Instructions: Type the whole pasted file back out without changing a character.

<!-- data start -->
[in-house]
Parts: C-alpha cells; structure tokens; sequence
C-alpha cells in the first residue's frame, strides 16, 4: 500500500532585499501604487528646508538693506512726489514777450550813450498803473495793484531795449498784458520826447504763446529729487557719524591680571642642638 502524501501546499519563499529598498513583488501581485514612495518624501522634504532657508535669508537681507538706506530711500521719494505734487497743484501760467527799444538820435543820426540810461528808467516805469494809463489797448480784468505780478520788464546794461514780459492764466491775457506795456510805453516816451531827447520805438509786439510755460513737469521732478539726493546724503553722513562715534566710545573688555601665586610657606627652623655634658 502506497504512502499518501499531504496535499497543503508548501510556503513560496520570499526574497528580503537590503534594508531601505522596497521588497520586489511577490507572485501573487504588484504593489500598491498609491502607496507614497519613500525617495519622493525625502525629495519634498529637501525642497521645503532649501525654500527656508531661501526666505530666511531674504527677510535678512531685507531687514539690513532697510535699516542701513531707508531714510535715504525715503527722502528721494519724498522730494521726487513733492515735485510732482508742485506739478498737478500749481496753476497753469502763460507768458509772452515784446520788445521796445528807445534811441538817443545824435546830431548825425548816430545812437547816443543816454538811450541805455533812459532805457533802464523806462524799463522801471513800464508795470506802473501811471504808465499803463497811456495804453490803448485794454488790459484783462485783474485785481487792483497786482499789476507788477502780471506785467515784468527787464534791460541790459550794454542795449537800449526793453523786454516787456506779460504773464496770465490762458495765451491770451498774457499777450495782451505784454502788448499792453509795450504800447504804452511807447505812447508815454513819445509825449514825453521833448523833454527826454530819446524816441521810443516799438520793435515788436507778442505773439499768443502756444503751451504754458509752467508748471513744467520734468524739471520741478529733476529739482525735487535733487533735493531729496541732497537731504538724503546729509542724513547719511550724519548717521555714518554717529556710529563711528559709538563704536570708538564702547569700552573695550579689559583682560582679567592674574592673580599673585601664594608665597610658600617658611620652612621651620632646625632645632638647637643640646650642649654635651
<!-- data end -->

[in-house]
Parts: C-alpha cells; structure tokens; sequence
C-alpha cells in the first residue's frame, strides 16, 4: 500500500532585499501604487528646508538693506512726489514777450550813450498803473495793484531795449498784458520826447504763446529729487557719524591680571642642638 502524501501546499519563499529598498513583488501581485514612495518624501522634504532657508535669508537681507538706506530711500521719494505734487497743484501760467527799444538820435543820426540810461528808467516805469494809463489797448480784468505780478520788464546794461514780459492764466491775457506795456510805453516816451531827447520805438509786439510755460513737469521732478539726493546724503553722513562715534566710545573688555601665586610657606627652623655634658 502506497504512502499518501499531504496535499497543503508548501510556503513560496520570499526574497528580503537590503534594508531601505522596497521588497520586489511577490507572485501573487504588484504593489500598491498609491502607496507614497519613500525617495519622493525625502525629495519634498529637501525642497521645503532649501525654500527656508531661501526666505530666511531674504527677510535678512531685507531687514539690513532697510535699516542701513531707508531714510535715504525715503527722502528721494519724498522730494521726487513733492515735485510732482508742485506739478498737478500749481496753476497753469502763460507768458509772452515784446520788445521796445528807445534811441538817443545824435546830431548825425548816430545812437547816443543816454538811450541805455533812459532805457533802464523806462524799463522801471513800464508795470506802473501811471504808465499803463497811456495804453490803448485794454488790459484783462485783474485785481487792483497786482499789476507788477502780471506785467515784468527787464534791460541790459550794454542795449537800449526793453523786454516787456506779460504773464496770465490762458495765451491770451498774457499777450495782451505784454502788448499792453509795450504800447504804452511807447505812447508815454513819445509825449514825453521833448523833454527826454530819446524816441521810443516799438520793435515788436507778442505773439499768443502756444503751451504754458509752467508748471513744467520734468524739471520741478529733476529739482525735487535733487533735493531729496541732497537731504538724503546729509542724513547719511550724519548717521555714518554717529556710529563711528559709538563704536570708538564702547569700552573695550579689559583682560582679567592674574592673580599673585601664594608665597610658600617658611620652612621651620632646625632645632638647637643640646650642649654635651